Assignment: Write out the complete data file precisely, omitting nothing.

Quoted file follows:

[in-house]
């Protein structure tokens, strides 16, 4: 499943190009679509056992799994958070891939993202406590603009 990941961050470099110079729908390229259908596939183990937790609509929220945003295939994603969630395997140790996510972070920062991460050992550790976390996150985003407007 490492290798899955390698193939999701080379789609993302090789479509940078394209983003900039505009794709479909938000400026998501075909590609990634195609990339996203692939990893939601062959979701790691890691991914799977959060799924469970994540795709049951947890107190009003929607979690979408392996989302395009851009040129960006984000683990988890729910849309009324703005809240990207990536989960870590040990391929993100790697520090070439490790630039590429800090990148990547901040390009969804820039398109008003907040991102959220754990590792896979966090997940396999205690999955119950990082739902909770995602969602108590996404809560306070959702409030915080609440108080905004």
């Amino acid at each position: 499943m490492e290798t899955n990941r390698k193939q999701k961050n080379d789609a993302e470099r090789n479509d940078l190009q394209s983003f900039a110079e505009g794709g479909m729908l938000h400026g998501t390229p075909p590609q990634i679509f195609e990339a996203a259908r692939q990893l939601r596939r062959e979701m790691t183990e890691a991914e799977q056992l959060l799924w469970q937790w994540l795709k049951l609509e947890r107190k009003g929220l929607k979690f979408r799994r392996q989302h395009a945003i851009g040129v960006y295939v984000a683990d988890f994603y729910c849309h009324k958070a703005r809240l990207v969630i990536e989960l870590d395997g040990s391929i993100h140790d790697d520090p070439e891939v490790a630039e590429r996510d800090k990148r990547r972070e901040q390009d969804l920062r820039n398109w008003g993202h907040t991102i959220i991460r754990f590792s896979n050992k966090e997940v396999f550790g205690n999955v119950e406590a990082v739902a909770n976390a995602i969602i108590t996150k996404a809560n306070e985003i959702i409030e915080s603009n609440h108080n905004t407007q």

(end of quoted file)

[in-house]
């Protein structure tokens, strides 16, 4: 499943190009679509056992799994958070891939993202406590603009 990941961050470099110079729908390229259908596939183990937790609509929220945003295939994603969630395997140790996510972070920062991460050992550790976390996150985003407007 490492290798899955390698193939999701080379789609993302090789479509940078394209983003900039505009794709479909938000400026998501075909590609990634195609990339996203692939990893939601062959979701790691890691991914799977959060799924469970994540795709049951947890107190009003929607979690979408392996989302395009851009040129960006984000683990988890729910849309009324703005809240990207990536989960870590040990391929993100790697520090070439490790630039590429800090990148990547901040390009969804820039398109008003907040991102959220754990590792896979966090997940396999205690999955119950990082739902909770995602969602108590996404809560306070959702409030915080609440108080905004």
């Amino acid at each position: 499943m490492e290798t899955n990941r390698k193939q999701k961050n080379d789609a993302e470099r090789n479509d940078l190009q394209s983003f900039a110079e505009g794709g479909m729908l938000h400026g998501t390229p075909p590609q990634i679509f195609e990339a996203a259908r692939q990893l939601r596939r062959e979701m790691t183990e890691a991914e799977q056992l959060l799924w469970q937790w994540l795709k049951l609509e947890r107190k009003g929220l929607k979690f979408r799994r392996q989302h395009a945003i851009g040129v960006y295939v984000a683990d988890f994603y729910c849309h009324k958070a703005r809240l990207v969630i990536e989960l870590d395997g040990s391929i993100h140790d790697d520090p070439e891939v490790a630039e590429r996510d800090k990148r990547r972070e901040q390009d969804l920062r820039n398109w008003g993202h907040t991102i959220i991460r754990f590792s896979n050992k966090e997940v396999f550790g205690n999955v119950e406590a990082v739902a909770n976390a995602i969602i108590t996150k996404a809560n306070e985003i959702i409030e915080s603009n609440h108080n905004t407007q």